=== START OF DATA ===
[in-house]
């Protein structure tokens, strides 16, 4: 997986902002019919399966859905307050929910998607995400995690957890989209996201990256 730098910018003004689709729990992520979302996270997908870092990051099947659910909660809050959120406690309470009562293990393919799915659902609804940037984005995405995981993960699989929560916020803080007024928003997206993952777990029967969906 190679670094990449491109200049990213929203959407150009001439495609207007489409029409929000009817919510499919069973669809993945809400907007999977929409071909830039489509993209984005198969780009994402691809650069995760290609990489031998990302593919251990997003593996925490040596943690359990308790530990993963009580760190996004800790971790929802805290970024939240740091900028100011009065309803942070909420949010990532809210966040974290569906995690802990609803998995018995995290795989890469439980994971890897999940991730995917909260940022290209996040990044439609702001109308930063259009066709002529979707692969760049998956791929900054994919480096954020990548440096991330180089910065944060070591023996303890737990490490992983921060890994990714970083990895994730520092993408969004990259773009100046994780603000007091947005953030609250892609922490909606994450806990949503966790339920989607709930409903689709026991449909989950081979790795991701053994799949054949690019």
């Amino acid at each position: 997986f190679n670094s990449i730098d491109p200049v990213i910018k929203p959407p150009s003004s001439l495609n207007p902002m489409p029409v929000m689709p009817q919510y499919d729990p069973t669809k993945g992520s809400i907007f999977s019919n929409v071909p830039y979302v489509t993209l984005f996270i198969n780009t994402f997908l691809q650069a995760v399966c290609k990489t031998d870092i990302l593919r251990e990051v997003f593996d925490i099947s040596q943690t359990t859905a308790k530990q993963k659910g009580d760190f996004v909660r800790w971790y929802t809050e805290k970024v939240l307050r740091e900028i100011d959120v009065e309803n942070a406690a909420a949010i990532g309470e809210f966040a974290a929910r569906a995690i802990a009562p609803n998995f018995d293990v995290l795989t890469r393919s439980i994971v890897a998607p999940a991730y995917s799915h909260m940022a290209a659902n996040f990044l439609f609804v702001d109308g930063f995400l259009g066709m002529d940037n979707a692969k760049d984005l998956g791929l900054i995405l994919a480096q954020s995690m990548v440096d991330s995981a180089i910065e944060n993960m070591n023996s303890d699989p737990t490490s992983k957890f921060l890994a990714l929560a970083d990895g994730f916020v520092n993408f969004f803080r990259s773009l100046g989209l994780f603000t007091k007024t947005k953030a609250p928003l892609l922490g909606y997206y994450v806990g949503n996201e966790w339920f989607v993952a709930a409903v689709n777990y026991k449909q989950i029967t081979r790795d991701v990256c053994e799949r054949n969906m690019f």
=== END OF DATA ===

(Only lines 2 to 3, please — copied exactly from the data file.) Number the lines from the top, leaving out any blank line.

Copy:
């Protein structure tokens, strides 16, 4: 997986902002019919399966859905307050929910998607995400995690957890989209996201990256 730098910018003004689709729990992520979302996270997908870092990051099947659910909660809050959120406690309470009562293990393919799915659902609804940037984005995405995981993960699989929560916020803080007024928003997206993952777990029967969906 190679670094990449491109200049990213929203959407150009001439495609207007489409029409929000009817919510499919069973669809993945809400907007999977929409071909830039489509993209984005198969780009994402691809650069995760290609990489031998990302593919251990997003593996925490040596943690359990308790530990993963009580760190996004800790971790929802805290970024939240740091900028100011009065309803942070909420949010990532809210966040974290569906995690802990609803998995018995995290795989890469439980994971890897999940991730995917909260940022290209996040990044439609702001109308930063259009066709002529979707692969760049998956791929900054994919480096954020990548440096991330180089910065944060070591023996303890737990490490992983921060890994990714970083990895994730520092993408969004990259773009100046994780603000007091947005953030609250892609922490909606994450806990949503966790339920989607709930409903689709026991449909989950081979790795991701053994799949054949690019």
């Amino acid at each position: 997986f190679n670094s990449i730098d491109p200049v990213i910018k929203p959407p150009s003004s001439l495609n207007p902002m489409p029409v929000m689709p009817q919510y499919d729990p069973t669809k993945g992520s809400i907007f999977s019919n929409v071909p830039y979302v489509t993209l984005f996270i198969n780009t994402f997908l691809q650069a995760v399966c290609k990489t031998d870092i990302l593919r251990e990051v997003f593996d925490i099947s040596q943690t359990t859905a308790k530990q993963k659910g009580d760190f996004v909660r800790w971790y929802t809050e805290k970024v939240l307050r740091e900028i100011d959120v009065e309803n942070a406690a909420a949010i990532g309470e809210f966040a974290a929910r569906a995690i802990a009562p609803n998995f018995d293990v995290l795989t890469r393919s439980i994971v890897a998607p999940a991730y995917s799915h909260m940022a290209a659902n996040f990044l439609f609804v702001d109308g930063f995400l259009g066709m002529d940037n979707a692969k760049d984005l998956g791929l900054i995405l994919a480096q954020s995690m990548v440096d991330s995981a180089i910065e944060n993960m070591n023996s303890d699989p737990t490490s992983k957890f921060l890994a990714l929560a970083d990895g994730f916020v520092n993408f969004f803080r990259s773009l100046g989209l994780f603000t007091k007024t947005k953030a609250p928003l892609l922490g909606y997206y994450v806990g949503n996201e966790w339920f989607v993952a709930a409903v689709n777990y026991k449909q989950i029967t081979r790795d991701v990256c053994e799949r054949n969906m690019f």